I groaned. I did not wish to be a portent, or a prophet, or a king, or anything else of the sort. This was worse than the entire population of Narnia coming to gawk at me. Evening Thunder had prevented them from doing something stupid on my first day, but what if he were not around at the dance? Would they listen to me? I began to think that I ought to stay away from the big event. I could just slip off quietly into the woods for a few days, and come back when the whole thing was over. The weather would be fairly temperate again by that time and I didn't mind sleeping outside: I had done it many times. Perhaps I could do a little exploring in the hills to the west and north of Lantern Waste. That was, I thought I remembered reading in one of Tumaus's books, beyond the borders of Narnia. I knew nothing of that country, yet. I was thinking these things quietly to myself when I noticed Tumaus watching me closely.

"You still do not believe in him, do you?" he asked.

"No, as a matter of fact, I do not."

He was rather subdued as we finished our walk back to the cabin. I hoped he would just let the matter drop. We fixed our meal together. The fish was excellent, as it always was, though some of my other supplies, potatoes in particular were beginning to run low. We had enough to satisfy us, including the last of the wine he had brought with him. While we cleaned up after the meal he said, "I wish you could bring yourself to believe in Aslan." I was tempted to be angry, but he said it in such a mild way, such a meek way, without any accusation in his voice, that I could not be angry.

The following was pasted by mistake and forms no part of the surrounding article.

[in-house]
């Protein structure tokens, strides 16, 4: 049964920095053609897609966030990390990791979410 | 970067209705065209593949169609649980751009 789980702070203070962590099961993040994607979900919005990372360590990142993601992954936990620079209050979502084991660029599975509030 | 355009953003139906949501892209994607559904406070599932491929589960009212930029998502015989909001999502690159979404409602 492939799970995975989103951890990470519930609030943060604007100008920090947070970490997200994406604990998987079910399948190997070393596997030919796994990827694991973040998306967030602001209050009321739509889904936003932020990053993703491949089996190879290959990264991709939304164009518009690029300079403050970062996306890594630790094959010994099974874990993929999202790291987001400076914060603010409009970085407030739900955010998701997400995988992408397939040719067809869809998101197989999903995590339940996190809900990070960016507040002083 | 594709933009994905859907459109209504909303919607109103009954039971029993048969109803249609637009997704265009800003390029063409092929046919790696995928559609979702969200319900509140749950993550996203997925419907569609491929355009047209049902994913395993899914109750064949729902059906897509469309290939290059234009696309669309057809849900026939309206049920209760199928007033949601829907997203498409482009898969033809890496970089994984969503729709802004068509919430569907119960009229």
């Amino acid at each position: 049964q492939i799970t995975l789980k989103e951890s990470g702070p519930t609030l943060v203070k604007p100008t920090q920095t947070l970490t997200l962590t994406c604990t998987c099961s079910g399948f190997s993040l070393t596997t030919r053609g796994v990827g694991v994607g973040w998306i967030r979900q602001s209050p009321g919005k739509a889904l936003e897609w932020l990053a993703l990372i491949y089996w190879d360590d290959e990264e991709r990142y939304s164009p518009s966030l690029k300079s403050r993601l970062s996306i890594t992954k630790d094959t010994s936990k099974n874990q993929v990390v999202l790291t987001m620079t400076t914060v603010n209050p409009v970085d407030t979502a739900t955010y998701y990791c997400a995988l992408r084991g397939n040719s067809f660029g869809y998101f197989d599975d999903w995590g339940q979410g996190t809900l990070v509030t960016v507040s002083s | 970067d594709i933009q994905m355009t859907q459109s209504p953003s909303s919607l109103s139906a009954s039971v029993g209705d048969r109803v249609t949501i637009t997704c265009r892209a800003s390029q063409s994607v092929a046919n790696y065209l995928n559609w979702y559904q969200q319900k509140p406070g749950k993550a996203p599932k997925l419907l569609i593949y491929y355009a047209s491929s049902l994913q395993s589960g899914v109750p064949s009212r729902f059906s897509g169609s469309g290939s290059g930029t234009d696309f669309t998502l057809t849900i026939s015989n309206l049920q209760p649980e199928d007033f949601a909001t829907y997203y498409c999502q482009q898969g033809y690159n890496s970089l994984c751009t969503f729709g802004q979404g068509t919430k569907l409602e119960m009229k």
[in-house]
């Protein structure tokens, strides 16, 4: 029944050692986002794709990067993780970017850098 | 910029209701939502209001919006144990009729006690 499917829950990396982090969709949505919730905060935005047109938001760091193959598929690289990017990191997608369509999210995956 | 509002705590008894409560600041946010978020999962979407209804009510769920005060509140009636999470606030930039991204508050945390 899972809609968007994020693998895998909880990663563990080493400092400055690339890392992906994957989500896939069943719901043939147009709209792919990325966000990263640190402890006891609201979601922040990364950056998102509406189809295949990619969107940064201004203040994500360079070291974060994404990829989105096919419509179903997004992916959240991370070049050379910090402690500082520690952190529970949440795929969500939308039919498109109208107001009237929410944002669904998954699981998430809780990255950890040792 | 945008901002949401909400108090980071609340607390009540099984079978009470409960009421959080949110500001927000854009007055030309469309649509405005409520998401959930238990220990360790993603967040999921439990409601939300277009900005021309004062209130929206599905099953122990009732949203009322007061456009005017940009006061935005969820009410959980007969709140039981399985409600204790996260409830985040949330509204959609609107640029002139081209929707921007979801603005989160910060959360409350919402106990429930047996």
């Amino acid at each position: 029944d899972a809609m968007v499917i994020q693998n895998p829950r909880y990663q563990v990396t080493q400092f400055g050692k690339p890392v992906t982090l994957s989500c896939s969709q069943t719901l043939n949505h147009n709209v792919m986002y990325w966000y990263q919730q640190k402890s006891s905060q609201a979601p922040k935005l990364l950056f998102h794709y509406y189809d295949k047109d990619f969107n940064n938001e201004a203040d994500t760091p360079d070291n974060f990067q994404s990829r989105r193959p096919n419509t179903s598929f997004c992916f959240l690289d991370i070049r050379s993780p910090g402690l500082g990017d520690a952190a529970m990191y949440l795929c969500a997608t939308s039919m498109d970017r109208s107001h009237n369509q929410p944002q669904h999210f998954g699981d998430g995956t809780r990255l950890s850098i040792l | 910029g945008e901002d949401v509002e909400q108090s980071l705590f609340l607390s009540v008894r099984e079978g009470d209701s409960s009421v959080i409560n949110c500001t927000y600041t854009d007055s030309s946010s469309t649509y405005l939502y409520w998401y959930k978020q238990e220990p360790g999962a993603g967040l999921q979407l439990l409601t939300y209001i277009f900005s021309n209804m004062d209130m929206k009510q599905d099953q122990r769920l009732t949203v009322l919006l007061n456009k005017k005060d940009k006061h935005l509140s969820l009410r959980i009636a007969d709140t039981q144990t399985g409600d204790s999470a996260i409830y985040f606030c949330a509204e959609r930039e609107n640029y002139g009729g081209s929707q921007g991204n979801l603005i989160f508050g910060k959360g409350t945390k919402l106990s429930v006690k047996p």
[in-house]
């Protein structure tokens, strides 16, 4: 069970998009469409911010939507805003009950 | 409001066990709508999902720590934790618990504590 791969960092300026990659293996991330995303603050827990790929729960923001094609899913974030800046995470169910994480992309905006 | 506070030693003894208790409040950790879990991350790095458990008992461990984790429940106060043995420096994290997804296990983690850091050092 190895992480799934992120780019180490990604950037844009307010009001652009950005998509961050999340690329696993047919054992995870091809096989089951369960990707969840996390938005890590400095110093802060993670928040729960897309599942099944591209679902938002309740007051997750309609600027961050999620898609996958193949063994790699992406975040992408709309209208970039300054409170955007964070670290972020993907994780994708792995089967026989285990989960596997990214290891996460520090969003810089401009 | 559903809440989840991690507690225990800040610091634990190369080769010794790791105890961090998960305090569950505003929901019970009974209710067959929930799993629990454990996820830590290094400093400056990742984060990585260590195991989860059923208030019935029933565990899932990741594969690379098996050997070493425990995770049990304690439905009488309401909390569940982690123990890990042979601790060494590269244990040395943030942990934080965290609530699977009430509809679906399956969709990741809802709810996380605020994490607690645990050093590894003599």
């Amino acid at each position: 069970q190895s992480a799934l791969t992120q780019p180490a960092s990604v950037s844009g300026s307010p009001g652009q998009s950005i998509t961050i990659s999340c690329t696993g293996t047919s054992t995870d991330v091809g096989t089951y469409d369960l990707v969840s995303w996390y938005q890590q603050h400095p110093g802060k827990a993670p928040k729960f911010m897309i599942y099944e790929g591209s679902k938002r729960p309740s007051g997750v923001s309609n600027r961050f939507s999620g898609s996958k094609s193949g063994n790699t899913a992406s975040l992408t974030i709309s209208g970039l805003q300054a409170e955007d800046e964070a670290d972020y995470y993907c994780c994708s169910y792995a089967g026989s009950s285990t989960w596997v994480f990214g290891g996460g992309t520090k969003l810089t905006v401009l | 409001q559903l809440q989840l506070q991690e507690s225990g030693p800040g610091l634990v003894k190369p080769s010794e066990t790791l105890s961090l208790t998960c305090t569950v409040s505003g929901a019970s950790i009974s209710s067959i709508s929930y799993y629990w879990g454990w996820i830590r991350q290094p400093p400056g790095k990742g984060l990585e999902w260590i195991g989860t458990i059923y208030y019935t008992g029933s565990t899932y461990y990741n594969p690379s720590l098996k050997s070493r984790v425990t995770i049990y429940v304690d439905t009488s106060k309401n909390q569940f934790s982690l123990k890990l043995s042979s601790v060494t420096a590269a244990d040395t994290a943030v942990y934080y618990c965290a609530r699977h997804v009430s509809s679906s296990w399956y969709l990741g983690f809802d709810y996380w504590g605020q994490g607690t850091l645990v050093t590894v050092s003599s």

"Have you ever seen him yourself," I asked.

"No, but I am still a fairly young faun. My father says that he saw him, more than once. But whether I see him or not I still believe."

"Have you ever seen any other lion," I inquired. "Are there lions in Narnia, as a general rule? Are there talking lions?"

"No," he said, shaking his head. "No, I have never heard of other lions here. I have never seen one, or heard one roar. But of course, I am not much of a traveler either. Perhaps there are in the south or off to the east, but I do not know. There are none in this part of Narnia."

When the cleaning up was finished Tumaus left for home. Though the days were becoming longer, it would soon be dark, and he needed to get home while there was still a bit of daylight. It was not that anything dangerous was in the woods, he said. It was simply that fauns are not nocturnal. They do not find their way well in the dark, and he did not wish to get lost, or to have to sleep on the floor of the forest, when he could do so in his snug little cave. I walked as far as the far edge of the clearing with him, both of us walking in silence, drinking in the sounds and smells of the new spring, enjoying the sight of the first stars pricking the pale evening sky with light.

At the edge of the wood he turned to me, took me by both hands and said, "You will, someday, you know. Evening Thunder as much as said so. In the meantime, be merry! The dance is coming soon!" Then he turned and walked, almost skipping, down a faint path into the woods and out of sight. I walked slowly back to my cabin, drinking in the ambiance of the night, and tried to remember what the centaur had said. He said I would live long, but that was not about the lion. He said I would see that castle, but that has nothing to do with it. He said we would meet again. I decided that Tumaus was making something out of nothing, or hearing things that had not been said. I shrugged it off and went to my home. I liked Tumaus too much to be upset with him: I wasn't going to worry myself about it. My more immediate concern was what to do about the great spring dance, and all those people.

Copyrightę2001, John Nelson



Copyright © 2001 John Nelson, Hermit of Lantern Waste.
Created - March 25, 2001 ~ Revised April 21, 2001